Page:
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Bottomfishing still off the charts

On Oregon Waters by Larry Ellis, author badge,

nglers who got up early in the morning to beat the howling afternoon northwest winds were able to again bring limits of lingcod and rockfish to the fillet table at the Port of Brookings Harbor. And with winds slated to die down to 5 knots or less this Sunday, fishermen might again be having a go at seas in the afternoon. It all depends on the swell height.

As of this fishing report, 5-foot swells were predicted to hit the local vicinity, and if the swell drops another foot or two, fishermen will again be hauling in limits of lingcod and rockfish in the afternoon. So keep your eyes peeled on the National Weather Service forecasts as well as the Magic Seaweed website for up-to-the-minute ocean conditions.
Tom Meyer from Redding, California was glad to escape the triple-digit heat last week to hammer these lingcod and black rockfish in the cool climate outside the Port of Brookings Harbor. Photos by Larry Ellis
Tom Meyer from Redding, California was glad to escape the triple-digit heat last week to hammer these lingcod and black rockfish in the cool climate outside the Port of Brookings Harbor. Photos by the author
Meanwhile there have been a few salmon caught by fishermen fishing for rockfish and lings using mooching rigs and herring. So make sure to take a pair of pliers and pinch those barbs shut.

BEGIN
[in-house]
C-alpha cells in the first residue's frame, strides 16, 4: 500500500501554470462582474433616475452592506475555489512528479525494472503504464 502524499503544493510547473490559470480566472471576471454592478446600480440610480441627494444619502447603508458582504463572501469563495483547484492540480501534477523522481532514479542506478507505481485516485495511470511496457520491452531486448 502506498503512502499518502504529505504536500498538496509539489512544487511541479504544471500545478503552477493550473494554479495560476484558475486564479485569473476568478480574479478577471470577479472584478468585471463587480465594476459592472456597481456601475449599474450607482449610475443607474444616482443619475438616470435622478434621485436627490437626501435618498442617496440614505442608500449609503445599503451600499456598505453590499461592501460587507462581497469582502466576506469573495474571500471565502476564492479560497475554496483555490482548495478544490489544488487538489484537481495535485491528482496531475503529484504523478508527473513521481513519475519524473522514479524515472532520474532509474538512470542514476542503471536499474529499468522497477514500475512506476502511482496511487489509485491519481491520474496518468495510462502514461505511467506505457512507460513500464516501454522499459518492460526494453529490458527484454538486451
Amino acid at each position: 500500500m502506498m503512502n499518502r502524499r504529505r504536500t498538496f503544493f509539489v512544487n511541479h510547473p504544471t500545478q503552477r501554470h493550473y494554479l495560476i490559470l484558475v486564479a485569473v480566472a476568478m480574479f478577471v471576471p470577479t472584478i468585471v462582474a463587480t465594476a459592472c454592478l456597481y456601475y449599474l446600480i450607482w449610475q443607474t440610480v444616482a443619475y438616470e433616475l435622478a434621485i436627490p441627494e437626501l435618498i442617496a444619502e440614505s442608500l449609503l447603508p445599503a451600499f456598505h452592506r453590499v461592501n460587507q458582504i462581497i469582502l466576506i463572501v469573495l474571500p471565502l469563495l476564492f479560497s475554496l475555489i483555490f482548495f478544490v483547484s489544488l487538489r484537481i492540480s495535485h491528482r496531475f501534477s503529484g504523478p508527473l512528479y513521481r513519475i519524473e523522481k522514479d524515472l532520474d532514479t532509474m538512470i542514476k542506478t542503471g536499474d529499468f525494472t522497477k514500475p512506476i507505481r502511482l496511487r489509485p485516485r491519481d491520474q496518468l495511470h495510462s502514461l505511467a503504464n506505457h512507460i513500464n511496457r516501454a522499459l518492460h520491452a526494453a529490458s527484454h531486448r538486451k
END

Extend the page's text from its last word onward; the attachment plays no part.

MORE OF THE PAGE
"People ought to be trolling for these salmon," advises Mike Van Camp from the Chetco Outdoor Store in Brookings. "Folks should be trolling anchovies or herring right alongside the perimeter of the kelp beds. I mean, there's fish in close here and nobody's taking advantage of it."

There are also some isolated schools of sardines still hanging out in the harbor at the Port of Brookings Harbor, and anglers being persistent and using sabiki rigs are hauling out some monster sardines.

Halibut season closes in California, still open in Southern Oregon
The Pacific halibut season in California closed as of August 13 due to the expectation of meeting or exceeding their quota. But the season in the SOS, the Southern Oregon Subarea still remains open 7 days a week. The SOS is an area from Humbug Mountain south to the Oregon/California border.

I personally saw 4 halibut cleaned at the Brookings fish-cleaning facility last week, so more must have been caught. Although they are not the big barn doors that were being caught in recent years, a halibut is a halibut. Most are ranging anywhere from 14 to 25 pounds.

Electric reels are starting to catch on for the recreational sport fleet. Pulling 2-pound sinkers from 350 feet is easy when using electric reels and you are able to cover a lot more ground in a shorter period of time this way.

Crabbing still excellent
The crabbing has still remained stellar for those setting their pots in approximately 100 feet of water. Limits for Dungeness crab are common and the shells are still hard and their bodies are well filled out.

Rogue Bay still kicking out quality kings
Not everybody who is trolling in the Rogue bay is hooking up with Chinook, but there are some select anglers who are clocking kings with regularity.